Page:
MINNEAPOLIS (KMSP) - A procedure, created at the University of Minnesota, to help cure pancreatitis reached a major milestone within the university health system.
In September, the University of Minnesota health team performed its 700th Total Pancreatectomy and Islet Autotransplantation (TP-IAT), the most out of any health system in the world.
15-year-old Colton Krom from Colorado was the 700th TP-IAT patient. He flew to Minneapolis to have the procedure done after struggling for three years with pancreatitis, which is a rare, genetic disorder that occurs when the pancreas becomes inflamed.
"Sometimes I'd think if this was ever going to end or not," said Colton.
The agonizing pain caused him to miss more than 100 days of school and spend most of his time in the hospital. He also developed diabetes from his condition.
"It was really constant, never went below a five on the pain scale," he said.
"We got to the point where we didn't go anywhere or do anything anymore because anytime we would plan anything, he would end up getting sick," said Natalie Krom, his mother.
His doctors in Colorado put him on painkillers, but didn't know what else to do. Then, his mother got a call from the University of Minnesota Medical Center. There was a doctor who could help.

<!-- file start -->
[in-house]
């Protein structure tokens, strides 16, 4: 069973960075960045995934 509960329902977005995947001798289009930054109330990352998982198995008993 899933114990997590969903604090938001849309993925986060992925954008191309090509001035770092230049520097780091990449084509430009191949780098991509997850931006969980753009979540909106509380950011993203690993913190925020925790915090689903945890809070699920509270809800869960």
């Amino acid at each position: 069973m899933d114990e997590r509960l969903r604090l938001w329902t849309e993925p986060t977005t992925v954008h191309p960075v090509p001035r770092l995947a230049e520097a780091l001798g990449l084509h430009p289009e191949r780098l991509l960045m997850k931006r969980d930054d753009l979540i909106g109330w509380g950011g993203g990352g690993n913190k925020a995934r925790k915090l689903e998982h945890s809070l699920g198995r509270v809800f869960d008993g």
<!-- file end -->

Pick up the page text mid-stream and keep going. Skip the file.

"We were ready to take him any place in this world that would help him get his life back,” said Natalie.
"The pancreatitis was so severe and was significantly affecting his quality of life," said U of M Health transplant surgeon Srinath Chinnakotla.
Chinnakotla performed the 12-hour surgery on Colton. He removed the teen's pancreas. Due to the inflammation, it wasn't secreting insulin which is vital to body function. During the procedure, the cells from Colton's pancreas were processed and purified in a lab, then implanted in his liver.
"Colton will be pain-free and not only that he will be insulin-free, his diabetes will also go completely away," said Chinnakotla.
Colton can now eat pizza and play with his friends - a life his mother never imagined for her son a few years ago.
"Just seeing him being pain-free has been a miracle because I feel like he's missed out on the last three years of his life," she said.